Step 3: View your results

Your results will be delivered via our secured website

Step 4 Results Image

Step 4: Lifestyle Improvements

Make positive changes to your diet and lifestyle to improve your health and continue to track with MonitorYou

Order your monitoring service online and have a collection kit delivered to your door

Collect a simple fingerprick blood sample and mail it back reply-paid to our lab

Your results will be delivered via our secured website

Make positive changes to your diet and lifestyle to improve your health and continue to track with MonitorYou

About omega fatty acids

Omega fatty acids are a group of fatty acids found in food that are important to provide energy and support a number of functions in our bodies to keep us healthy. It is the omega-3 and omega-6 fatty acids that are of the most interest for their health benefits. Both fatty acids are termed as ‘essential’ because the body cannot make them, so they must come from the diet.

Omega-3 fatty acids

The two most important omega-3s are eicosapentaenoic acid (EPA) and docosahexaenoic acid (DHA). You will find them mostly in oily fish such as salmon and sardines. Another type of omega-3 fatty acid is called alpha-linolenic acid (ALA), which is found in plant foods such as walnuts, soybeans and flaxseeds. The body can convert a small amount of ALA into EPA and DHA.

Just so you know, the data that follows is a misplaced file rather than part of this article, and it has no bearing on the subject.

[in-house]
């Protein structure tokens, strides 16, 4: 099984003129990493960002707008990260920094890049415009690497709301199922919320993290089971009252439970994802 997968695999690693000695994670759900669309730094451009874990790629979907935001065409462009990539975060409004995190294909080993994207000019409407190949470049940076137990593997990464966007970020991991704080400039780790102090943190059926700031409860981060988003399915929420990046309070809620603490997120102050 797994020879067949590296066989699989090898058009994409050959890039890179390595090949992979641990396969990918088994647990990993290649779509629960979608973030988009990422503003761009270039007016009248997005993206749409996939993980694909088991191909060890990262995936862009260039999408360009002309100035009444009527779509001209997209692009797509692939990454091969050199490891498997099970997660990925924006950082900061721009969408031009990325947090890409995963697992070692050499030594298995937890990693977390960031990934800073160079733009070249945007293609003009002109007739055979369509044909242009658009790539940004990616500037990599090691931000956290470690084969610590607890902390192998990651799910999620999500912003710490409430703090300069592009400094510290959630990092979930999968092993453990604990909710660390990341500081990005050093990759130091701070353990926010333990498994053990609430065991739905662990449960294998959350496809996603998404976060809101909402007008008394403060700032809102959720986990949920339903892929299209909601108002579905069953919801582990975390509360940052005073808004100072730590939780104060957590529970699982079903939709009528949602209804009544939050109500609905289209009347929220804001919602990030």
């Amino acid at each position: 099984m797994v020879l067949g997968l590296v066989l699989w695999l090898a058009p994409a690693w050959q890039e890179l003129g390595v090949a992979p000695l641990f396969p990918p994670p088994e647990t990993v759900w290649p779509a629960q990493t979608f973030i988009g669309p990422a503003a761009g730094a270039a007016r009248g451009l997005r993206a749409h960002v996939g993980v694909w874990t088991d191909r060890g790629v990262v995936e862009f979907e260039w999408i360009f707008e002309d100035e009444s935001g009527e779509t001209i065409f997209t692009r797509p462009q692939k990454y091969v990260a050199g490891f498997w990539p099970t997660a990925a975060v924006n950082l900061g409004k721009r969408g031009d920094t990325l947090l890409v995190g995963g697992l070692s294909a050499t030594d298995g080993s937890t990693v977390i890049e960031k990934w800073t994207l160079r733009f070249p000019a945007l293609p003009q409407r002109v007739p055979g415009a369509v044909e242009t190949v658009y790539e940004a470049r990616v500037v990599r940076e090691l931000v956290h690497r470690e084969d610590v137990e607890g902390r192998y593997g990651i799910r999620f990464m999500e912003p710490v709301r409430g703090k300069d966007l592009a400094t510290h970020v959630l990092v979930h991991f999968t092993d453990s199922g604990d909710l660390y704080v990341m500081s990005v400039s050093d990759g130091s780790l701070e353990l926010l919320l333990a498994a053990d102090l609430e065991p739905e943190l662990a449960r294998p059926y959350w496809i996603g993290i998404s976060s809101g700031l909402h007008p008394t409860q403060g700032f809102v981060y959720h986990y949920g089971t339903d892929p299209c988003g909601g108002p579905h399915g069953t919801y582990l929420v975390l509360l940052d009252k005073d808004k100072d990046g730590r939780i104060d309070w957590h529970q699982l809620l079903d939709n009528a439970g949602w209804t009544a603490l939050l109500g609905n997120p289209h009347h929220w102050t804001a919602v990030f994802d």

Omega-3 fatty acids are important parts of the structure of cell walls. They are found abundantly in the eyes and brain, and this links to their key role in development and vision, especially in the early stages of life. Low levels of omega-3s during pregnancy are associated with preterm birth and potentially delayed cognitive development. In older adults, people who have higher amounts of omega-3s in their diet have a lower risk of developing a disease that affects the eye called age-related macular degeneration.